The present subject matter will now be described with reference to the attached figures. Various structures, systems and devices are schematically depicted in the drawings for purposes of explanation only and so as to not obscure the present disclosure with details that are well known to those skilled in the art. Nevertheless, the attached drawings are included to describe and explain illustrative examples of the present disclosure. The words and phrases used herein should be understood and interpreted to have a meaning consistent with the understanding of those words and phrases by those skilled in the relevant art. No special definition of a term or phrase, i.e., a definition that is different from the ordinary and customary meaning as understood by those skilled in the art, is intended to be implied by consistent usage of the term or phrase herein. To the extent that a term or phrase is intended to have a special meaning, i.e., a meaning other than that understood by skilled artisans, such a special definition will be expressly set forth in the specification in a definitional manner that directly and unequivocally provides the special definition for the term or phrase.

Generally, the subject matter disclosed herein relates to semiconductor devices and corresponding layouts and methods in which a body region of double channel transistors may be efficiently connected to gate electrodes and source regions of the double channel transistors on the basis of a single contact element, thereby providing reduced space consumption compared to conventional techniques for forming body contacts. In some illustrative embodiments, the space-efficient contact regime for the body contacts of two or more double channel transistors may be applied to a static RAM cell, which, in one illustrative embodiment, may be comprised of two double channel transistors in combination with a select transistor, wherein reduction of area consumption of approximately 50 percent, compared to conventional static RAM cells formed on the basis of the same technology node, may be accomplished. Consequently, due to the increased functionality of double channel transistors including body contacts, the number of transistor elements may be reduced, while also the area consumption of these transistors may be maintained at a lower level due to the space-efficient electrical connection between the bodies and the transistor areas, such as the source regions and the gate electrode structures.

It should be appreciated that the principles disclosed herein may be advantageously applied to static RAM memory cells, since the space-efficient configuration thereof may provide enhanced information density compared to conventional techniques, thereby enabling the production of memory devices of increased information density and also the incorporation of increased storage into complex circuitry, such as CPUs and the like. On the other hand, the present disclosure may also be applied to other circuit configurations, in which two or more double channel transistors are to be used to replace conventional single channel transistors in order to increase overall functionality of circuits, while at the same time providing increased packing density. Thus, the present disclosure should not be considered as being restricted to specific electronic circuits unless such restrictions are specifically set forth in the specification or the appended claims.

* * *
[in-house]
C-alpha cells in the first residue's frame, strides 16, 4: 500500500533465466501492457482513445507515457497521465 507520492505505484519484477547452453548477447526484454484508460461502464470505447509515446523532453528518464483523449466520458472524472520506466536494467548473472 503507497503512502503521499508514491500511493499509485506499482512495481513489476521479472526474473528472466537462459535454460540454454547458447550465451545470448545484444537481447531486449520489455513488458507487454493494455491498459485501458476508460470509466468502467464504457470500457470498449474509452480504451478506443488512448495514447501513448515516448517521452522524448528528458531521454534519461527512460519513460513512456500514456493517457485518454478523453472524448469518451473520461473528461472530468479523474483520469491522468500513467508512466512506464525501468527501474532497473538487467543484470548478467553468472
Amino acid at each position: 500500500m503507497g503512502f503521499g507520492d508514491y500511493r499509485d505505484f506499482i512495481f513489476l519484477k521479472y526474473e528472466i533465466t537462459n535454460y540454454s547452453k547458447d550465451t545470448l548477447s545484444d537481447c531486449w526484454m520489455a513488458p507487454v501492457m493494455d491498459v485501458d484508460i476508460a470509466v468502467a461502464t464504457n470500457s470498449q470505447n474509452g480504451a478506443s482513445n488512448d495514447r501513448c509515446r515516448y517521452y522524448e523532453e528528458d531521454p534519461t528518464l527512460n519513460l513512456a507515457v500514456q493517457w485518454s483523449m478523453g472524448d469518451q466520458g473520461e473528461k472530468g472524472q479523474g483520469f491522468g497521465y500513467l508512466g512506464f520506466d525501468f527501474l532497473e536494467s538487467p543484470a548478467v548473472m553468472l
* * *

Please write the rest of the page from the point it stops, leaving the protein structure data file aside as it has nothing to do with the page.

With reference to FIGS. 2 a-2 g, further illustrative embodiments will now be described in more detail, wherein reference may also be made to FIGS. 1 a-1 c, if appropriate.

FIG. 2 a schematically illustrates a circuit diagram of an electronic circuit 250 which represents a memory cell for storing one bit of information. The memory cell 250 may be based on a reduced number of transistor elements compared to conventional static RAM cells, which may typically comprise six transistors. In the embodiment shown, the memory cell 250 may comprise a first double channel transistor 200N in the form of an N-type transistor, i.e., drain and source regions 204D, 204S thereof, may be doped by an N-type dopant species, as is also previously explained with reference to the double channel transistor 100 of FIG. 1 a. Furthermore, a second double channel transistor 200P may be provided in the form of a P-type transistor, that is, corresponding drain and source regions 204D, 204S may be doped with a P-type dopant species. Furthermore, the transistors 200N, 200P are electrically connected to each other such that each gate electrode 205 is connected to the corresponding source region 204S, wherein both source regions 204S are also connected to corresponding body regions 208 of each of the transistors 200N, 200P. Furthermore, as illustrated, a highly conductive connection may be established between the gate electrodes 205. Furthermore, a node 208A is thus connected to the body regions 208, the source regions 204S and the gate electrode structures 205 of both transistors 200N, 200P so that the node 208A may act as an input and an output of an information storing element formed by the two double channel transistors 200N, 200P. That is, when applying an appropriate operating voltage VDD, VSS via the drain 204D of the N-type transistor 200N and the drain 204D of the P-type transistor 200P, application of an appropriate input voltage at the node 208A may result in a stable state of the transistors 200N, 200P, which may then also be “read out” at the node 208A on the basis of an appropriate sensing circuit, as is well known in the art. Furthermore, the memory cell 250 may comprise a select transistor 200S, a gate 205 of which is connected to a select line, while the drain/source path of the transistor 200S may represent a switchable conductive path so as to controllably connect the node 208A to a bit line. With respect to space efficiency, the select transistor 200S may be provided in the form of a “single” channel transistor without requiring a specific body contact, such as the contacts 208 of the double channel transistors 200N, 200P.